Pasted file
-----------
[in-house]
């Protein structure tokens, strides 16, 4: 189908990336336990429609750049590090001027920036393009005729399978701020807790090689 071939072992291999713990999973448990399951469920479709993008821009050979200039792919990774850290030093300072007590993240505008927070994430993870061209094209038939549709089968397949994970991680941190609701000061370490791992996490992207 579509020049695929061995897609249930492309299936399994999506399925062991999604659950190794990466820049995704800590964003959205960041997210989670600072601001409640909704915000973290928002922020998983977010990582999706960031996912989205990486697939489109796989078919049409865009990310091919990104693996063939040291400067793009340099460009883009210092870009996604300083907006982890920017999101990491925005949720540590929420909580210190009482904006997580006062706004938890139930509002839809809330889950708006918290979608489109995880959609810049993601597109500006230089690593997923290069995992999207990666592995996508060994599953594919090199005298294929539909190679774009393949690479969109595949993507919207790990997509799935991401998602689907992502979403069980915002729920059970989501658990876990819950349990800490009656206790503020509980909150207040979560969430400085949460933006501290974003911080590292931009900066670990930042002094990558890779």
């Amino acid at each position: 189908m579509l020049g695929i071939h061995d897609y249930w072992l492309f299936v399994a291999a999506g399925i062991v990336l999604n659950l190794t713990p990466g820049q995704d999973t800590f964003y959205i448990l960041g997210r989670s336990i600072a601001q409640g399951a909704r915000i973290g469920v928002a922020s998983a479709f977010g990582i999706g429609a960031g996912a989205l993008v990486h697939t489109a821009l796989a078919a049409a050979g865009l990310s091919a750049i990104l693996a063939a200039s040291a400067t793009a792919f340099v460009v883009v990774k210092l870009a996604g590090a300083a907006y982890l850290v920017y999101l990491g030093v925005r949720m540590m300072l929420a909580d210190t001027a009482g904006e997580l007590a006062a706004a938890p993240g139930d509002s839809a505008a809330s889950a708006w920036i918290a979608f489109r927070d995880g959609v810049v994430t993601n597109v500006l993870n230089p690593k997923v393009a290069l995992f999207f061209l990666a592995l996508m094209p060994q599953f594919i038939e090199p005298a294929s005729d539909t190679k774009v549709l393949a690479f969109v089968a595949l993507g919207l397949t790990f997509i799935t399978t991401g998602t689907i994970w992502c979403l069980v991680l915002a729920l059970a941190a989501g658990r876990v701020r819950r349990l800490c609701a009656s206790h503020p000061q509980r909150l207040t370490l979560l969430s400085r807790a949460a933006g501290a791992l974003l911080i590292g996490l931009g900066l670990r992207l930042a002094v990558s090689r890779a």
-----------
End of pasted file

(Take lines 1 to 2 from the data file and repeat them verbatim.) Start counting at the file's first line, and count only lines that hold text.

[in-house]
């Protein structure tokens, strides 16, 4: 189908990336336990429609750049590090001027920036393009005729399978701020807790090689 071939072992291999713990999973448990399951469920479709993008821009050979200039792919990774850290030093300072007590993240505008927070994430993870061209094209038939549709089968397949994970991680941190609701000061370490791992996490992207 579509020049695929061995897609249930492309299936399994999506399925062991999604659950190794990466820049995704800590964003959205960041997210989670600072601001409640909704915000973290928002922020998983977010990582999706960031996912989205990486697939489109796989078919049409865009990310091919990104693996063939040291400067793009340099460009883009210092870009996604300083907006982890920017999101990491925005949720540590929420909580210190009482904006997580006062706004938890139930509002839809809330889950708006918290979608489109995880959609810049993601597109500006230089690593997923290069995992999207990666592995996508060994599953594919090199005298294929539909190679774009393949690479969109595949993507919207790990997509799935991401998602689907992502979403069980915002729920059970989501658990876990819950349990800490009656206790503020509980909150207040979560969430400085949460933006501290974003911080590292931009900066670990930042002094990558890779």